The Brain That Changes Itself Film Adaptation By Thomas Hewitt

Many Neurologists and scientists studying the human brain claim that the brain cannot make drastic changes to itself after the age of 18. Neuroscientist Norman Doidge sets out to help victims of seemingly irreversible brain damage and prove that the brain is still a malleable tool that can adapt and change itself when prompted. From a woman who is in a perpetual state of falling, to a man who cannot make connections, Norman Doidge proves that the the human brain still retains its plasticity long after we become adults.

The picture above is of Roger Behm, a blind man who has been given an incredible piece of technology that allows him to see. The equipment consists of a camera, computer, and a special device that draws what the camera is seeing onto his tongue. His brain interprets these sensory inputs in a very unique way, changing seemingly random tactile pulses into a way to see the world. His brain has rewritten its sensory inputs, proving the theory of neuroplasiticity is very much real. The book talks about his device in depth and how it works, but the film really brings this incredible machine to life, showing what it looks like and where the parts go on his body. The film does not go into as deep of an explanation of how the device works, but shows it in action. It allows a completely blind man to walk on a path made of tape, recognize and touch specific shapes on a wall, and even throw a ball into a trash can. The film really shows how incredible the human brain really is, being able to rewire itself to turn touch into vision.

The photo above shows Cheryl, standing up straight with perfect posture and balance. Cheryl had the part of her brain that interprets balance almost completely destroyed by a medication she had been taking. "There have been times when I literally lose the sense of the feeling of the floor ... and an imaginary trapdoor opens up and swallows me." (Doidge 8) Cheryl lives in a world where she feels like she is perpetually falling, and because of that she wobbles all the time. These "wobblers" have a condition that is permanent, or so we thought. The device she is using in the picture above uses a gyroscopic helmet and a chip that creates tactile pulses on her tongue to amazingly restore her balance completely. After a few sessions, it started to have residual effects and eventually Cheryl was able to stand, walk, and even ride a bike with no problems at all. The book talks about Cheryl's condition, but you do not really see the true severity of it until you watch the film. The film shows just how bad her problem is, making the feats that were accomplished seem much greater.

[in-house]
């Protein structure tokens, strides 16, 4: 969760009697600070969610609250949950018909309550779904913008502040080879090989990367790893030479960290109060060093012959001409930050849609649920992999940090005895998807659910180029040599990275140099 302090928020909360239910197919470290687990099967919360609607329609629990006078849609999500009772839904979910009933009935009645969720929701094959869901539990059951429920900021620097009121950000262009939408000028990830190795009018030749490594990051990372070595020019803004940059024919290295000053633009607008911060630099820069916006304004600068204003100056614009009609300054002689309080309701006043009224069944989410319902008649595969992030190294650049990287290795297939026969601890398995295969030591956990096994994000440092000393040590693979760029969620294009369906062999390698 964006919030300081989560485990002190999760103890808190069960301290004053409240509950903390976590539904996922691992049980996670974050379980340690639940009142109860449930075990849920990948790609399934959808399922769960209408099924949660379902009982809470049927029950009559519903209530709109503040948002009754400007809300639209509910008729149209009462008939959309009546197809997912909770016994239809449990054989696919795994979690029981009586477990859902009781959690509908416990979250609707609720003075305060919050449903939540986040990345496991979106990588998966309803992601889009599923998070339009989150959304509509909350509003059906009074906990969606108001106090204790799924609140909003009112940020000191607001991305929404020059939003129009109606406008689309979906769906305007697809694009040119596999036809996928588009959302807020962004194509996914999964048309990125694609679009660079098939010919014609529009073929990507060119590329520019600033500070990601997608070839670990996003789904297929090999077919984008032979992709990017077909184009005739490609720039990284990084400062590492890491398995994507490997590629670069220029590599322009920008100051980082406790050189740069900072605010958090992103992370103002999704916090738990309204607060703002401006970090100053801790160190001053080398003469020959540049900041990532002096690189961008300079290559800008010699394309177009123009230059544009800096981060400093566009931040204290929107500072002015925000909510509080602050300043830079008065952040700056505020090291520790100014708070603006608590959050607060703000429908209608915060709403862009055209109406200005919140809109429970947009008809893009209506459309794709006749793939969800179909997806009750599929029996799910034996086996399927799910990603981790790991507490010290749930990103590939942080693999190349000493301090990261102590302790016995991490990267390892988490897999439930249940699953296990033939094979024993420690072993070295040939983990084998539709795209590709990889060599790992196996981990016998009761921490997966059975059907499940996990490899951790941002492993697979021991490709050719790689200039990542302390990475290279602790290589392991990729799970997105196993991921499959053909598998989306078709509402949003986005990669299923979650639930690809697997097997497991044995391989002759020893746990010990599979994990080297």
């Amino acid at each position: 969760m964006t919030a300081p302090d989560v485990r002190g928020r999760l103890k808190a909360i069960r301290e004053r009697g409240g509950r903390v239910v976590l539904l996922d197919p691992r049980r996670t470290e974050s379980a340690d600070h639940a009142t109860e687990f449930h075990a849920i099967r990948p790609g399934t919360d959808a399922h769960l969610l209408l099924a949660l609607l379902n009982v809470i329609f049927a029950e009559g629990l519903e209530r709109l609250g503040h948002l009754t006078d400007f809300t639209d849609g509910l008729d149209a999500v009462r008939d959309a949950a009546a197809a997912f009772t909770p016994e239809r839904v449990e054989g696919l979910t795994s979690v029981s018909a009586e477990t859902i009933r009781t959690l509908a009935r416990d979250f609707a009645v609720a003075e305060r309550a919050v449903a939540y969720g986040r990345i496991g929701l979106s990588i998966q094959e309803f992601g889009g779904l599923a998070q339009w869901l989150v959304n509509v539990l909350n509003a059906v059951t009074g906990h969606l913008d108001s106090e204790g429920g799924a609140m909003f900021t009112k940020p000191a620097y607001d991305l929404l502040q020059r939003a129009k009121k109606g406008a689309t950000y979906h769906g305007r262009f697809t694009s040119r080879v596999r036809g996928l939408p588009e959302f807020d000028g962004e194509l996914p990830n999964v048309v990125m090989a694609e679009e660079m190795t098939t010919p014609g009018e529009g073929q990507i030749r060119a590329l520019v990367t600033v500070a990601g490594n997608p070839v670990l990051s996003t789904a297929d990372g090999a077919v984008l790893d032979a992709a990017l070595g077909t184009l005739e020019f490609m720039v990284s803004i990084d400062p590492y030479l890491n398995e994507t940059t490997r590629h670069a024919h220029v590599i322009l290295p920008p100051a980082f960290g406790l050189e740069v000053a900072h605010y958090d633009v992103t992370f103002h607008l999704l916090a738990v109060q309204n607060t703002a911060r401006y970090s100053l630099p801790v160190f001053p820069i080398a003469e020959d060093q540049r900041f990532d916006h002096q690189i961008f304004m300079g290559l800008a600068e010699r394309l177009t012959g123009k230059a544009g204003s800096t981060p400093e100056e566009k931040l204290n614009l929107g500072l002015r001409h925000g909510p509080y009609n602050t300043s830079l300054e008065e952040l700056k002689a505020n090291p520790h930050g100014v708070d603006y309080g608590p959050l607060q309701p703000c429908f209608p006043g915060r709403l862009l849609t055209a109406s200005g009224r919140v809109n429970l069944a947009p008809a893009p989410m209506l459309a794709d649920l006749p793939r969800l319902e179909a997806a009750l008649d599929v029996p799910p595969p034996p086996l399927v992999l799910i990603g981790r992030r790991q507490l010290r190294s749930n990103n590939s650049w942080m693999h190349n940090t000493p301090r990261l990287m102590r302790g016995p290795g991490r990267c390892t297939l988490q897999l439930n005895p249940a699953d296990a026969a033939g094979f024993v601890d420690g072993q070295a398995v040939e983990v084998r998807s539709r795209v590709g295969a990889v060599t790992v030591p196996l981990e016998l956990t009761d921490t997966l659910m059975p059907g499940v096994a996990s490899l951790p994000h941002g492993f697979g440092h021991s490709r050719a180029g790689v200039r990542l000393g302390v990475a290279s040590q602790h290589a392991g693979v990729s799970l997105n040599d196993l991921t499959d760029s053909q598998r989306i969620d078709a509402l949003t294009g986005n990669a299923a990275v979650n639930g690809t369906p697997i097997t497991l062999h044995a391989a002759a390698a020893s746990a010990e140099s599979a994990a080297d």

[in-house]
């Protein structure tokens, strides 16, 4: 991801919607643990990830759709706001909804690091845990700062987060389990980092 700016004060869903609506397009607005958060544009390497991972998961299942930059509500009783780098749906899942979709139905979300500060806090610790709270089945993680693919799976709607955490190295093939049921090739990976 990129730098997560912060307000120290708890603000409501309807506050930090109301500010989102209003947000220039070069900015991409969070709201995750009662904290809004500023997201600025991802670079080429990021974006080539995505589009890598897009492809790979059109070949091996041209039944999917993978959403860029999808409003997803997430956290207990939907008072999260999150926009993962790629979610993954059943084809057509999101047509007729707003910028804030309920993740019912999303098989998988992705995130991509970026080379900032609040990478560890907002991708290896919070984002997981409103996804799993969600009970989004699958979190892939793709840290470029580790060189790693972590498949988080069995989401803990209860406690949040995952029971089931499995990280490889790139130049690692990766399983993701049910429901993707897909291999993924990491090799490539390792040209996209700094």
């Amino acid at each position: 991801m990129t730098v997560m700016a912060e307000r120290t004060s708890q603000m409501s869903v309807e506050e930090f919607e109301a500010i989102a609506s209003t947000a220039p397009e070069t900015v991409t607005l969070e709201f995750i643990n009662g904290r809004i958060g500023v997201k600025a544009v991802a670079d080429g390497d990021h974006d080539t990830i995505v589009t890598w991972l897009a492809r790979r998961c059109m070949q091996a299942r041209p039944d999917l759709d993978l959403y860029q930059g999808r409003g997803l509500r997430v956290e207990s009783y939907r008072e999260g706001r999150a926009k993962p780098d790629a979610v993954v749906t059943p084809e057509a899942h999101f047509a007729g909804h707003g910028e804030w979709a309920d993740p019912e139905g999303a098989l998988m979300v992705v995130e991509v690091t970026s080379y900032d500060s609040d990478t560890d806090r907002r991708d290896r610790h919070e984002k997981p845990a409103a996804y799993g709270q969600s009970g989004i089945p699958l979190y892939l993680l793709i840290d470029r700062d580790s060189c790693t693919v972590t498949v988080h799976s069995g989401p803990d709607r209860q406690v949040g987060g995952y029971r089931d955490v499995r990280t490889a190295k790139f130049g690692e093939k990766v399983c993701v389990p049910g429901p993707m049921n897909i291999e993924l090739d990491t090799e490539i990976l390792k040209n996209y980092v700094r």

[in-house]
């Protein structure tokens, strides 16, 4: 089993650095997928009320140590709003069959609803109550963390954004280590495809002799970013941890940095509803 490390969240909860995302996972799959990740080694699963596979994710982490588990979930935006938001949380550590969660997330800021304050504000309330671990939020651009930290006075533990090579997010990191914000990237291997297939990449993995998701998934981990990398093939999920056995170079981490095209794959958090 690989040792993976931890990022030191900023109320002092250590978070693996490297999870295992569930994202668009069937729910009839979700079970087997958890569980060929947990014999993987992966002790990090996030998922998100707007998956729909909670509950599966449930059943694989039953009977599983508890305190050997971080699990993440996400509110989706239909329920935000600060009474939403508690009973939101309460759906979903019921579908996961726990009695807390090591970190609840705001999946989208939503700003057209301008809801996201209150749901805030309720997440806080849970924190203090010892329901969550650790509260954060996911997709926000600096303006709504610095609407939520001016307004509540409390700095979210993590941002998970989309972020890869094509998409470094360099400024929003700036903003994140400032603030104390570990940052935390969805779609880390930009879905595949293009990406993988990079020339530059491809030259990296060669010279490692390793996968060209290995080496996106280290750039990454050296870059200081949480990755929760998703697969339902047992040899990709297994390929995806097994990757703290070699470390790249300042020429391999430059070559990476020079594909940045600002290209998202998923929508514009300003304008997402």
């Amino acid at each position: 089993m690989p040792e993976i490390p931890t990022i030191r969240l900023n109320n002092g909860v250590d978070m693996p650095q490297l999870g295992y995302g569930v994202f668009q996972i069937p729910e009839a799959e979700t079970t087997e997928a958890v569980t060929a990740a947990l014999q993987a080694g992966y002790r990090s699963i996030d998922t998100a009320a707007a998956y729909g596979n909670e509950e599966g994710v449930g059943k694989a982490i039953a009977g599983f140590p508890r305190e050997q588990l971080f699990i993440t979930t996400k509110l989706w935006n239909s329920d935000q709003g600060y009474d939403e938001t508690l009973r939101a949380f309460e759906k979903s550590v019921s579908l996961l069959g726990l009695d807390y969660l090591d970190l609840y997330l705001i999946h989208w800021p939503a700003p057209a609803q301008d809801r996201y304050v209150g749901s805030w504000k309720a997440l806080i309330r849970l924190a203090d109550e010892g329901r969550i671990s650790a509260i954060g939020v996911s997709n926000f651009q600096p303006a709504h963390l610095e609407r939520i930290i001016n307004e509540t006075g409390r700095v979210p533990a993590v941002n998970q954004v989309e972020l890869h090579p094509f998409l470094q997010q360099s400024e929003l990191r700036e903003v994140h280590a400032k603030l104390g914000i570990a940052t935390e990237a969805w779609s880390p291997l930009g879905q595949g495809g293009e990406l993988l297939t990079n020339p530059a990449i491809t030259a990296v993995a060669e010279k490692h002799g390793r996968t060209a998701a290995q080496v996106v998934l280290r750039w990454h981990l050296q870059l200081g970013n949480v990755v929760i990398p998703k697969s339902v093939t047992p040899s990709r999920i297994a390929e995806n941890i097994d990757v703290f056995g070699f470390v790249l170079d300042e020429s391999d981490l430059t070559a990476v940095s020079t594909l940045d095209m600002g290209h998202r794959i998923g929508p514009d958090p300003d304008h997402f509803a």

One of the things the film does that really complements the content that the book provides is the use of animations to illustrate what is going on inside of the brain. The brain is a very complex organism, and it is hard to picture where all of the lobes are and how they are connected to one another. The animations really help visualize the concepts Norman Doidge highlighted in his book, how the brain can literally rewire itself when prompted to do so. The illustrations are also used to show what changes look like in the brain, highlighting certain areas or lobes and showing the audience what they actually look like.

Another element that complements the content in the film are the interviews. They allow the audience to see not only the faces of the people in the film, but it allows the subjects to talk to the audience in a more meaningful manner. The interviews allow the characters to explain to the audience what is happening in a more direct way. Unlike voice-overs, what they are saying is the most important thing, making the concepts they are talking about seem more important. There is also nothing to distract the audience from what they're saying, making it more likely for the content to be retained by the audience.

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